Trail Mix: Explore nature in our area

Bon Voyage to the Birds

As the days get shorter, students head back to school and birds — many of them, anyway — head south to warmer climes. This fall, the Athol Bird and Nature Club will offer a number of opportunities to observe both fall migrants and resident birds

∎ Jeff Johnstone will be leading the “Early Bird” sessions, meeting at the Millers River Environmental Center, 100 Main St., Athol, at 7 a.m. every Sunday from Sept. 1 through Oct. 2. Birders carpool for these outings to a series of sites and are welcome to attend for an hour or all morning. For two decades Johnstone has been guiding birders in observing migrating birds as they move through the North Quabbin Region. These informal trips are a long-time favorite for beginner and advanced birders alike, offering an opportunity for folks to see where to find migrating birds and valuable assistance on how to identify them.

∎ Joseph Superchi continues his popular “Second Tuesday” accessible birding sessions from 8 to 10 a.m. on Sep. 10, Oct. 8, Nov. 12, and Dec. 10, meeting at the center before heading out to a variety of sites. Those wishing wheelchair van access can call ahead to 978-248-9491.

∎ The birding year will end off with the Christmas Bird Count all day on Dec. 14. This “citizen scientist” project is the longest continuously running compilation of bird data in the area. Contact ABNC president Dave Small at 978-413-1772 or for additional information and to participate in this nationwide annual event.

The outings are sponsored by the Athol Bird and Nature Club, an active group of people sharing an appreciation of nature’s many forms. More information about the club is available on the web at New members are welcome.

Great Falls Discovery Center

2 Avenue A, Turners Falls, 413-863-3676, Open to the public 7 days a week from 10 a.m to 4 p.m. All programs are free to the public unless otherwise noted. Facilities are accessible.

∎ Tuesday, Aug. 27, 10:30 to 11:30 a.m. Kidleidoscope is a kid-friendly, environmental experience for young children. Each topic is based on the theme “we share our home,” and includes a story, interactive games, and craft activities to help children explore the natural world. For ages from 3 to 6 years, accompanied by an adult. This month’s topics include: dragonflies, rabbits, coyotes, and butterflies.

∎ Saturday, Aug. 31, 1 to 3 p.m. Water Under the Bridge Bike Tour. Join us for a leisurely two-hour bike tour along the Turners Falls Bike Path that highlights the history of the bridges in Turners Falls and Montague City. Come learn about the many challenges associated with getting over the Connecticut River historically in our villages. How do these challenges compare with our current Gill-Montague bridge construction experiences? We will meet at the main entrance to the Great Falls Discovery Center. Bring your bike, water, bug spray, helmet, and sunblock.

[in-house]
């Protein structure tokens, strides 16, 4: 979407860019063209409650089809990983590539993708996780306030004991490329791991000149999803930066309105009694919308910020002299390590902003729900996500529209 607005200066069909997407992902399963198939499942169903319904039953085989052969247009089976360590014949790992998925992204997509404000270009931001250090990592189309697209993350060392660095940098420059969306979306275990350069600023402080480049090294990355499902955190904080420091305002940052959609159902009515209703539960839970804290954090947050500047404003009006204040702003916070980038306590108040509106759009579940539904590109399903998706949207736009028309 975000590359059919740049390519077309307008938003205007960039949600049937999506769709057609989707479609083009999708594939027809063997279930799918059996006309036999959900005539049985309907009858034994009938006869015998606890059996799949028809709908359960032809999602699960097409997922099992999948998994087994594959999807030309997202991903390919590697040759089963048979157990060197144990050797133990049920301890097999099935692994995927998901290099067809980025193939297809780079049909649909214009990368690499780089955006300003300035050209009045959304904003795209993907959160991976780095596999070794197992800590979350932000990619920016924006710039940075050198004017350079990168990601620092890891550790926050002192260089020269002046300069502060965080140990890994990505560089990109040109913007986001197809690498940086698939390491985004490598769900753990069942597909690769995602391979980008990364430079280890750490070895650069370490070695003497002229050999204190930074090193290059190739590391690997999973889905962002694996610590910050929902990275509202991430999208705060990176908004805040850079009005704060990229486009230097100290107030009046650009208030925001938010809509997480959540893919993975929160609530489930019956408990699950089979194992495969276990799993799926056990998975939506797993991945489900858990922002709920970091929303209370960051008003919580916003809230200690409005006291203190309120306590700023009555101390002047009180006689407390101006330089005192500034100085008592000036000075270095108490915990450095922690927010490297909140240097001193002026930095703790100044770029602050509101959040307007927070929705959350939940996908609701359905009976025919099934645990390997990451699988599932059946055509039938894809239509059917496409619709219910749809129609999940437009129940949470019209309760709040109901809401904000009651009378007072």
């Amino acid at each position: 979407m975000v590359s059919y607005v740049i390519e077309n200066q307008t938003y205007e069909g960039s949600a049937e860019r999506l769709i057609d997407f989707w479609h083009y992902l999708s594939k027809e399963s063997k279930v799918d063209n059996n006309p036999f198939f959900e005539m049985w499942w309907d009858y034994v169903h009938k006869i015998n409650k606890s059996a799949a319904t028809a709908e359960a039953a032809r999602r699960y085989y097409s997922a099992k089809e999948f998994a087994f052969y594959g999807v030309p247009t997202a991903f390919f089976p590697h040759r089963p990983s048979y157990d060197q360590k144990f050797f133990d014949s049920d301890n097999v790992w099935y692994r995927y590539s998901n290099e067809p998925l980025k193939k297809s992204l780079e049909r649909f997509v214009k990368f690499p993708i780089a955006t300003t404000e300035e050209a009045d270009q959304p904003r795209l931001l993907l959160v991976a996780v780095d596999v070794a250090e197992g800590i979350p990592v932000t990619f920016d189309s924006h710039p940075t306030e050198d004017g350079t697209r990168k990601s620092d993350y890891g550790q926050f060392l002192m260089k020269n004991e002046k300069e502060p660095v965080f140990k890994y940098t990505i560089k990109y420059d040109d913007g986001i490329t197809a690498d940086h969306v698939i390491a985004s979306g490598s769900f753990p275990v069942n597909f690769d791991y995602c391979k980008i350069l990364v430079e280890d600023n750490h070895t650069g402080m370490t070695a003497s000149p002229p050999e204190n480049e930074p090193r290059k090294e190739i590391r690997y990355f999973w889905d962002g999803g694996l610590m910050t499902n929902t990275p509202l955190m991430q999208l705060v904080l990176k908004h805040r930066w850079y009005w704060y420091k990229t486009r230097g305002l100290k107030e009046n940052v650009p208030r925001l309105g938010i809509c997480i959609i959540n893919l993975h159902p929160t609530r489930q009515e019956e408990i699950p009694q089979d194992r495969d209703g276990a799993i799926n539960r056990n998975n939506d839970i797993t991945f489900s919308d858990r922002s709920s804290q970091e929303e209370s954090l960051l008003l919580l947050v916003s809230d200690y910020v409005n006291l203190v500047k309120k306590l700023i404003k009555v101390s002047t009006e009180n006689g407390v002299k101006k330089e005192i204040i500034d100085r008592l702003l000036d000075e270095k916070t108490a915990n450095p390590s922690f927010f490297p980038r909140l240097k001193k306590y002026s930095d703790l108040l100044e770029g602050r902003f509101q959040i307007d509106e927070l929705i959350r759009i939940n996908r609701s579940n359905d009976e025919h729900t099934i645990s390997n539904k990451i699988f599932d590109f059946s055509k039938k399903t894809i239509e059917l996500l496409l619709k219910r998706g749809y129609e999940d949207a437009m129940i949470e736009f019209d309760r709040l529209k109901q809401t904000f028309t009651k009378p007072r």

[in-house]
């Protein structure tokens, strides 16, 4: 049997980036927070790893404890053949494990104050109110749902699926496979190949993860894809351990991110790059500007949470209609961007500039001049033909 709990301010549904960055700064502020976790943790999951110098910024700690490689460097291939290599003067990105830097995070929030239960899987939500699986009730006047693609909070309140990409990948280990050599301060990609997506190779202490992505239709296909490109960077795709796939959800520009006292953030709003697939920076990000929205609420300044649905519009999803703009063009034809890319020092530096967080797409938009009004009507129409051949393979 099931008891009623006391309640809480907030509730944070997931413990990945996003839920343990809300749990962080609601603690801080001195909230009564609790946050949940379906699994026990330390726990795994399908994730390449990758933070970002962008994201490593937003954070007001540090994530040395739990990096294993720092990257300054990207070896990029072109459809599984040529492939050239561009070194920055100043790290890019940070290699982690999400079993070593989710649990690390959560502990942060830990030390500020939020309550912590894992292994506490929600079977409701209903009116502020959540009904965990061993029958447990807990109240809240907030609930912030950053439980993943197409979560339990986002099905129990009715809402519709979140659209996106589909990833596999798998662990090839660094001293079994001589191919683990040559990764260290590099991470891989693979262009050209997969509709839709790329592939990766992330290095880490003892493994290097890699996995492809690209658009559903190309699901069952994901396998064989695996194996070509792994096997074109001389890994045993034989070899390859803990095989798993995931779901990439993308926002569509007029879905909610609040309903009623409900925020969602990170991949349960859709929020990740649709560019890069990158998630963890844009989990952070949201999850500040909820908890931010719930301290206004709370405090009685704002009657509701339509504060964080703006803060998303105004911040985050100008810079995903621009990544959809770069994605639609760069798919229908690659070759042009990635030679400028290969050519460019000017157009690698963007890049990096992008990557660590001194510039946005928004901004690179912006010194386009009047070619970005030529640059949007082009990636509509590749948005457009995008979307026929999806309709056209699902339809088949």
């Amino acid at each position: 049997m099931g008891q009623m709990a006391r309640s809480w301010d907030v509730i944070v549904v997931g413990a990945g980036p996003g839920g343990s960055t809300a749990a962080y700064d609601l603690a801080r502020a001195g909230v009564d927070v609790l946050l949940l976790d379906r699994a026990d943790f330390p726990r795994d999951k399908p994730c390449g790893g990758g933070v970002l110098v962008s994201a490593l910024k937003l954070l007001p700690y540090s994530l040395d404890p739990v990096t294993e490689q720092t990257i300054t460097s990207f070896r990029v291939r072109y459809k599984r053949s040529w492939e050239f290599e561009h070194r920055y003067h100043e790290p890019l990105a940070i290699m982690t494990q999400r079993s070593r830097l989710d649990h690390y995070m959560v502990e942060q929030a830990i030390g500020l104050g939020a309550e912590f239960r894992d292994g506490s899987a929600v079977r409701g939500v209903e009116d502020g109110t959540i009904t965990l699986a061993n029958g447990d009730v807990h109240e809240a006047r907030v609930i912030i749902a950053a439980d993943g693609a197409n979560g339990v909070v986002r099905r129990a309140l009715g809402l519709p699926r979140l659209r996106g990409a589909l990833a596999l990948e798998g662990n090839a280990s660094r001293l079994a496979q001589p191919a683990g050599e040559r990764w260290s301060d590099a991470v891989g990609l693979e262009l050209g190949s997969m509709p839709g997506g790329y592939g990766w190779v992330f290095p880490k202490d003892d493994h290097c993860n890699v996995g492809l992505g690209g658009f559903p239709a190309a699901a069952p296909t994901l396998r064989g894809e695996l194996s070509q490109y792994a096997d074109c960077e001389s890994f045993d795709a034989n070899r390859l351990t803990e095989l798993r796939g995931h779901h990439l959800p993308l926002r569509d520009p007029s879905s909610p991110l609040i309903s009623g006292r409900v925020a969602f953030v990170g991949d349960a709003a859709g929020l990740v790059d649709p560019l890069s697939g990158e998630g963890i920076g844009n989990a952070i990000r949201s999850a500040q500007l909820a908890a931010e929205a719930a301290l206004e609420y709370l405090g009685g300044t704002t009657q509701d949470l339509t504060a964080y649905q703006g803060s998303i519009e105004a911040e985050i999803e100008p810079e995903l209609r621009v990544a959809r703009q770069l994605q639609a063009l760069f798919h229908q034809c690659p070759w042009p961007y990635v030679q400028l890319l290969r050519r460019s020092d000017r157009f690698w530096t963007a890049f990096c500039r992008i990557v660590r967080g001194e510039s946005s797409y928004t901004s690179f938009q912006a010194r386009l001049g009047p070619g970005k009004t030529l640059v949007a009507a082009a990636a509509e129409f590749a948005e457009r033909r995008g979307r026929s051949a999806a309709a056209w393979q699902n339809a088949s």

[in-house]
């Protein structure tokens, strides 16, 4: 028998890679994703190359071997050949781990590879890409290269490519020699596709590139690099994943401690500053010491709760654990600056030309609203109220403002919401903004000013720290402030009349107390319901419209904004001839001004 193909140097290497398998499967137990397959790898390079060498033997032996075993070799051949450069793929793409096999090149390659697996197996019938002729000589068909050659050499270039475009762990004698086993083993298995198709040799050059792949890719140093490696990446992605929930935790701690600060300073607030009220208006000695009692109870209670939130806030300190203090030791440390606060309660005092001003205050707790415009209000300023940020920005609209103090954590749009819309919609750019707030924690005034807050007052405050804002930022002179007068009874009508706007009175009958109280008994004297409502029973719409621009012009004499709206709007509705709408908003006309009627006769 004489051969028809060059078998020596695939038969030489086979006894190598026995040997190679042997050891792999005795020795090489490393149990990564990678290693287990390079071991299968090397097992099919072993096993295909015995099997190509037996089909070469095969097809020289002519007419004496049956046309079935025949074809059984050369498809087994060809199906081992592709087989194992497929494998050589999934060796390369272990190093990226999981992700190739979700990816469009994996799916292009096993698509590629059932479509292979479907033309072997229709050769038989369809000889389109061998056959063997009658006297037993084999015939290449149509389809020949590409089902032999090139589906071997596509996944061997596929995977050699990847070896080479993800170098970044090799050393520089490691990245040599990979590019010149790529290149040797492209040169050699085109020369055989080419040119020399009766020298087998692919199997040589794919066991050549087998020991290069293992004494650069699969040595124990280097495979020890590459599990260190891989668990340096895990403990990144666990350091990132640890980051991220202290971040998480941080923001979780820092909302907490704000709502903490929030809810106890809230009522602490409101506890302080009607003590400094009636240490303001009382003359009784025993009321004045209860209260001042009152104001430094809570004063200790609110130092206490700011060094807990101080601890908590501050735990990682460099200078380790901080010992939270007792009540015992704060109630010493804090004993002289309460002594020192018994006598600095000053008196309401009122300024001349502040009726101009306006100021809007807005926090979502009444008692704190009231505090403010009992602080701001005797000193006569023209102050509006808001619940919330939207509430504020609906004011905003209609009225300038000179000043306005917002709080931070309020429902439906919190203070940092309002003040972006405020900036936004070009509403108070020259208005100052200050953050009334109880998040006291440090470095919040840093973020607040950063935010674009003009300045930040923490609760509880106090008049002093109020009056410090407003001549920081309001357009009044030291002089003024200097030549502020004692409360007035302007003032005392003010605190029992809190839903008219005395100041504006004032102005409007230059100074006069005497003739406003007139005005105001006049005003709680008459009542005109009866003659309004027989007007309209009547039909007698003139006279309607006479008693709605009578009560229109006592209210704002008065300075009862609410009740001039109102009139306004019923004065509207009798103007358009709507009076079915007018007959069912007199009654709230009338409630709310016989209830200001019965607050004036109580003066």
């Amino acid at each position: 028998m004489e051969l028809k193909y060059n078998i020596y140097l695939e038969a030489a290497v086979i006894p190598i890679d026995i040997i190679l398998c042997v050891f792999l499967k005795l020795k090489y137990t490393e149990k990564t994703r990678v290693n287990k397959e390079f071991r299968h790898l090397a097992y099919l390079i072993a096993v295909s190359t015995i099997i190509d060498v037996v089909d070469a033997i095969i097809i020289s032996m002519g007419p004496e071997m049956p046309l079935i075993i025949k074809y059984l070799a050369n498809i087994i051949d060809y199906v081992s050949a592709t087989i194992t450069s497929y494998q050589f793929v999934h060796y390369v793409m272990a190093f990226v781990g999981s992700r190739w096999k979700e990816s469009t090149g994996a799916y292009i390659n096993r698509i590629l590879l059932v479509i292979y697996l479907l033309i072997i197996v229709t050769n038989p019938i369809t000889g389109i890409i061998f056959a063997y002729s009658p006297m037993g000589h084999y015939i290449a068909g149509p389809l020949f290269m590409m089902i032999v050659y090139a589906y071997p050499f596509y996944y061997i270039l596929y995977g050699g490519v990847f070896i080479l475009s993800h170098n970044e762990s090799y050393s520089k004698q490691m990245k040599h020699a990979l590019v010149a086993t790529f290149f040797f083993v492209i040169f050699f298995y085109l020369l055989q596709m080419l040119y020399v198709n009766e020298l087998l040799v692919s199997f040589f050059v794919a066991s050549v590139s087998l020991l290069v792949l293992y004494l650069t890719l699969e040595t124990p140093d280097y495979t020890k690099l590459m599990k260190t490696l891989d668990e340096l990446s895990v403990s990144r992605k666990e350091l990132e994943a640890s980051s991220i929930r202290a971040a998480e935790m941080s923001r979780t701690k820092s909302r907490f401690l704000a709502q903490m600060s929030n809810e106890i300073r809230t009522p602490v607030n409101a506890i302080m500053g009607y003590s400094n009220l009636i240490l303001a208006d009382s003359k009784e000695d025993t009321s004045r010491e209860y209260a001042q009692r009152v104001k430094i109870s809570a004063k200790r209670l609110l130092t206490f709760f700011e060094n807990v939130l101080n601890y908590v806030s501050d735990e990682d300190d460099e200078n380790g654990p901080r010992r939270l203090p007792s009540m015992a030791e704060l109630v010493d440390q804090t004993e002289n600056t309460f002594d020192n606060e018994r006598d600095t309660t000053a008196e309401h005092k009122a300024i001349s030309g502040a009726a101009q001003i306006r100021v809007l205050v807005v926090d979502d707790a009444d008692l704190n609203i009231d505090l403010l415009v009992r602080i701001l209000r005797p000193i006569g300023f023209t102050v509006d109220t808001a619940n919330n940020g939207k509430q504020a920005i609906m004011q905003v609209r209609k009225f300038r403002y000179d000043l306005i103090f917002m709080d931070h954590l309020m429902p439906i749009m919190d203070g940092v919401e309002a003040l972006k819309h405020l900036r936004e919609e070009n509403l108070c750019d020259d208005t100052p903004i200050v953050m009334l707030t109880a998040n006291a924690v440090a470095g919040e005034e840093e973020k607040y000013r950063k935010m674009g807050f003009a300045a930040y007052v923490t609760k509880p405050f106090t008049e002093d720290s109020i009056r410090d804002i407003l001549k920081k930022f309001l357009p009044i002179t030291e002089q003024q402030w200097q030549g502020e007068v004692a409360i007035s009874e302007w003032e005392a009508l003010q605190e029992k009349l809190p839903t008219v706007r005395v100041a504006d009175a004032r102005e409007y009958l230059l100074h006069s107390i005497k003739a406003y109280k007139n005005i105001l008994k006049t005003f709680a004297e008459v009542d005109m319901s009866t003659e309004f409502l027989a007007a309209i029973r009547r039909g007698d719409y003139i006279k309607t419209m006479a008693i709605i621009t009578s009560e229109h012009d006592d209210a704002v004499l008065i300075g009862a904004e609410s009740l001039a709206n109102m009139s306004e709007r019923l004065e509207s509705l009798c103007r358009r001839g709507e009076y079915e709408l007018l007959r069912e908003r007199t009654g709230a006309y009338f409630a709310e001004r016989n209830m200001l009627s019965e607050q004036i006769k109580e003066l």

∎ In the Great Hall: Watercolors by Diane Nevinsmith, Sept. 1 through Sept. 30.

∎ Sunday, Sept. 1, 8, 15, 22, 29, 8:30 to 9:30 a.m., Canal-Side Nature and History Walk. Meet outside the main entrance at 8:30 a.m. We will leisurely explore level, paved bike trails to learn about plants, animals, and mill town history. Your interests will determine our focus — perhaps birds, fish, wildflowers, or industrial history. Bring water, bug repellent, and sunscreen.

∎ Tuesday, Sept. 3, 10, 17, 24, 10:30 to 11:30 a.m. Kidleidoscope is a kid-friendly, environmental experience for young children. Each topic is based on the theme “we share our home” and includes a story, interactive games and craft activities to help children explore the natural world. For ages from 3 to 6, accompanied by an adult. This month’s topics include: snakes, raptors, bats and squirrels.

∎ Saturday, Sept. 7, 1 to 3 p.m. Artist reception. Join us in the Great Hall to welcome watercolor artist Diane Nevinsmith and to view her exhibit. Refreshments will be served.

∎ Friday, Sept. 13, 7 to 9 p.m. Great Falls Coffeehouse Presents: Pitchfork. Deep backwoods grooves and stark New England poetry venturing into expansive wavelengths of harmonica, trombone, and tuba. Doors open at 6:30 p.m., concert begins at 7 p.m. Refreshments available. Museum and museum store open at intermission. Donations — $6 to $12 suggested — help the Friends support free programming at the Great Falls Discovery Center.

∎ Saturday, Sept. 14, 10:30 a.m. to noon. Watershed Investigators: Build Your Own Water Turbine. A monthly kid-oriented program that focuses on hands-on discovery of local nature. Join refuge staff as we explore different ways to look at the natural world around us. Methods of discovery may include crafts, games, stories, and exploration. This program is geared toward grades 2 to 5, but everyone is welcome.

∎ Saturday, Sept. 14, 2 to 3:30 p.m., Watershed History: The Patch. A small patch of land sits in the middle of the Connecticut River at Turners Falls, sandwiched between the power canal on one side and the largest river in New England on the other. The history of “The Patch” is the story of industrialization, immigration, fish, birds, rocks, resilience and more. We’ll explore many of these stories during a leisurely stroll through the little neighborhood with eight streets and paths through the woods and amazing views. We will meet at the corner of Avenue A and Eleventh Street in Turners Falls, near the canal side bike path to start our journey.